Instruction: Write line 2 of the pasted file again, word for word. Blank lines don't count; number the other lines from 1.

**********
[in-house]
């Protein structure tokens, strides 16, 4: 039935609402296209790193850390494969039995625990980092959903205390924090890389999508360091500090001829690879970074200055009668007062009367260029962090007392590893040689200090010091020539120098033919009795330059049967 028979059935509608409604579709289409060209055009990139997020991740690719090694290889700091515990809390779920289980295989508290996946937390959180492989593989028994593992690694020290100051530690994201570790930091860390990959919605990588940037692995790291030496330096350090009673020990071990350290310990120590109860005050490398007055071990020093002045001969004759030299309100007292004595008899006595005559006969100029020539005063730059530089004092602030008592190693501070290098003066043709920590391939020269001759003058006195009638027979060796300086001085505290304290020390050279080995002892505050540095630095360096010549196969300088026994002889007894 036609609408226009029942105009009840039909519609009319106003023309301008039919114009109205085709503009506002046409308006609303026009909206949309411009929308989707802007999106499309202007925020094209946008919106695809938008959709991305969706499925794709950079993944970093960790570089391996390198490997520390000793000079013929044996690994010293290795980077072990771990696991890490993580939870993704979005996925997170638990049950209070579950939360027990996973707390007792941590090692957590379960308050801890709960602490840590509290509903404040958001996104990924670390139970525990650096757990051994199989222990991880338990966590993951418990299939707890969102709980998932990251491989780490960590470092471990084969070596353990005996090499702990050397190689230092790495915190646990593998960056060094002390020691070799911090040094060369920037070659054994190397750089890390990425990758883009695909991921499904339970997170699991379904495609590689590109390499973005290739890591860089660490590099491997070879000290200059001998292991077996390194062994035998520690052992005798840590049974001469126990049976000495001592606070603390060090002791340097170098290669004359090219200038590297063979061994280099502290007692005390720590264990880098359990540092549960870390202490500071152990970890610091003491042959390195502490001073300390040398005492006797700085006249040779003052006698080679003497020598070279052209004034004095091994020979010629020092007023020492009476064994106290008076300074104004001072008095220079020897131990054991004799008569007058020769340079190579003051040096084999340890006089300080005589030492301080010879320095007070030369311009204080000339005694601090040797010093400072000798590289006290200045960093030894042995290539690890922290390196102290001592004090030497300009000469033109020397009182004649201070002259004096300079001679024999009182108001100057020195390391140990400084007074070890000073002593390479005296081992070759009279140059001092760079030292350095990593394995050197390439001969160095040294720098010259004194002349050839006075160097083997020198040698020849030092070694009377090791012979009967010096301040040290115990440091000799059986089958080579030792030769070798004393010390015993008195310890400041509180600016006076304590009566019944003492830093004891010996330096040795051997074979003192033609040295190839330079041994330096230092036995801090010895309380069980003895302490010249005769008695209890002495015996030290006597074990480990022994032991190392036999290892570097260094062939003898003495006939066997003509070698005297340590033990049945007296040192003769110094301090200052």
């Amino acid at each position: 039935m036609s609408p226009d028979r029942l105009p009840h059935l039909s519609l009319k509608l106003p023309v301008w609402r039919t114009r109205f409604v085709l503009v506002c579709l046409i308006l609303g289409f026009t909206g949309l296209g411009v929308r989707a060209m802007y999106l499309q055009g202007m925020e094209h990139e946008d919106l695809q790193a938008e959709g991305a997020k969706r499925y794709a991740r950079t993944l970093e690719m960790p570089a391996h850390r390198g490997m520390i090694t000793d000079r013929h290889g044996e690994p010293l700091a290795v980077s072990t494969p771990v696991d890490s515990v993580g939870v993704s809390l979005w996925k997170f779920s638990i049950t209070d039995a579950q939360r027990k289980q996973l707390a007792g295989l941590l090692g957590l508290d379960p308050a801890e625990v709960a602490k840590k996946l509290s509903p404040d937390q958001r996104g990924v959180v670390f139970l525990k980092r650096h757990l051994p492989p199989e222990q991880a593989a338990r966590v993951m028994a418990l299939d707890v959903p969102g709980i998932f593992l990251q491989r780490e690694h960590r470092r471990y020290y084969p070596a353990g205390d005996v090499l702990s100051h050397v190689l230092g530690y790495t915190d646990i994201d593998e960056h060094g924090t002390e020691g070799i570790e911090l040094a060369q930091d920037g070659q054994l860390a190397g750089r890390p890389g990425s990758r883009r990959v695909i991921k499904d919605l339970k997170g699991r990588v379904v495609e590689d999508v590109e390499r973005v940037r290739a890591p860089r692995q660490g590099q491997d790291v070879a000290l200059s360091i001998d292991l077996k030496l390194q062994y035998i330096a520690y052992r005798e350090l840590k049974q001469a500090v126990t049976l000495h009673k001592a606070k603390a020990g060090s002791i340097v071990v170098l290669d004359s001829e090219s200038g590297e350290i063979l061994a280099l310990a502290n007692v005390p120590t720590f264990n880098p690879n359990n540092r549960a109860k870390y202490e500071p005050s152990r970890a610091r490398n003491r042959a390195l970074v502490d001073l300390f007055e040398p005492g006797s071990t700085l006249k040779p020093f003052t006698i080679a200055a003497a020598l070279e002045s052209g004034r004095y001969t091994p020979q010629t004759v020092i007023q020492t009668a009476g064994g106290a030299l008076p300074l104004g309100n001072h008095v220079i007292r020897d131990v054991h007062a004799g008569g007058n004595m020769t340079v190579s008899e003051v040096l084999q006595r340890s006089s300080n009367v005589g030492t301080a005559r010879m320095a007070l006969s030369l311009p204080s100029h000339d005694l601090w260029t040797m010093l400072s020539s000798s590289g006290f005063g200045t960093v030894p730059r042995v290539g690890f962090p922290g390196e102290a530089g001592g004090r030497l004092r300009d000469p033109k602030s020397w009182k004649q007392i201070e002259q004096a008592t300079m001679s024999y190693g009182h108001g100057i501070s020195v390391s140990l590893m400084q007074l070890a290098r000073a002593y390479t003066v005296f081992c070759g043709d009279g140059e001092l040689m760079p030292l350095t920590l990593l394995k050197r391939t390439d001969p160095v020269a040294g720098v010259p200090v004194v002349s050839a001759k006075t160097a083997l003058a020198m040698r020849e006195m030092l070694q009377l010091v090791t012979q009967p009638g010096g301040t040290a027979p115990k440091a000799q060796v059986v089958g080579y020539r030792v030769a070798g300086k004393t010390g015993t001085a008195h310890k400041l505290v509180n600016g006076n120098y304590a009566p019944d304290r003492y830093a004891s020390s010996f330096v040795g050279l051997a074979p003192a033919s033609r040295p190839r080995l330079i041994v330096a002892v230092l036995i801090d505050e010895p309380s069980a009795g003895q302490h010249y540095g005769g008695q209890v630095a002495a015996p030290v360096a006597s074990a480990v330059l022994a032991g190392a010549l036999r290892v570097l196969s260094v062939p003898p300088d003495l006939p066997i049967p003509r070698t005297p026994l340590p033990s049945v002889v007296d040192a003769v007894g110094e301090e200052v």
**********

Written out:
């Protein structure tokens, strides 16, 4: 039935609402296209790193850390494969039995625990980092959903205390924090890389999508360091500090001829690879970074200055009668007062009367260029962090007392590893040689200090010091020539120098033919009795330059049967 028979059935509608409604579709289409060209055009990139997020991740690719090694290889700091515990809390779920289980295989508290996946937390959180492989593989028994593992690694020290100051530690994201570790930091860390990959919605990588940037692995790291030496330096350090009673020990071990350290310990120590109860005050490398007055071990020093002045001969004759030299309100007292004595008899006595005559006969100029020539005063730059530089004092602030008592190693501070290098003066043709920590391939020269001759003058006195009638027979060796300086001085505290304290020390050279080995002892505050540095630095360096010549196969300088026994002889007894 036609609408226009029942105009009840039909519609009319106003023309301008039919114009109205085709503009506002046409308006609303026009909206949309411009929308989707802007999106499309202007925020094209946008919106695809938008959709991305969706499925794709950079993944970093960790570089391996390198490997520390000793000079013929044996690994010293290795980077072990771990696991890490993580939870993704979005996925997170638990049950209070579950939360027990996973707390007792941590090692957590379960308050801890709960602490840590509290509903404040958001996104990924670390139970525990650096757990051994199989222990991880338990966590993951418990299939707890969102709980998932990251491989780490960590470092471990084969070596353990005996090499702990050397190689230092790495915190646990593998960056060094002390020691070799911090040094060369920037070659054994190397750089890390990425990758883009695909991921499904339970997170699991379904495609590689590109390499973005290739890591860089660490590099491997070879000290200059001998292991077996390194062994035998520690052992005798840590049974001469126990049976000495001592606070603390060090002791340097170098290669004359090219200038590297063979061994280099502290007692005390720590264990880098359990540092549960870390202490500071152990970890610091003491042959390195502490001073300390040398005492006797700085006249040779003052006698080679003497020598070279052209004034004095091994020979010629020092007023020492009476064994106290008076300074104004001072008095220079020897131990054991004799008569007058020769340079190579003051040096084999340890006089300080005589030492301080010879320095007070030369311009204080000339005694601090040797010093400072000798590289006290200045960093030894042995290539690890922290390196102290001592004090030497300009000469033109020397009182004649201070002259004096300079001679024999009182108001100057020195390391140990400084007074070890000073002593390479005296081992070759009279140059001092760079030292350095990593394995050197390439001969160095040294720098010259004194002349050839006075160097083997020198040698020849030092070694009377090791012979009967010096301040040290115990440091000799059986089958080579030792030769070798004393010390015993008195310890400041509180600016006076304590009566019944003492830093004891010996330096040795051997074979003192033609040295190839330079041994330096230092036995801090010895309380069980003895302490010249005769008695209890002495015996030290006597074990480990022994032991190392036999290892570097260094062939003898003495006939066997003509070698005297340590033990049945007296040192003769110094301090200052």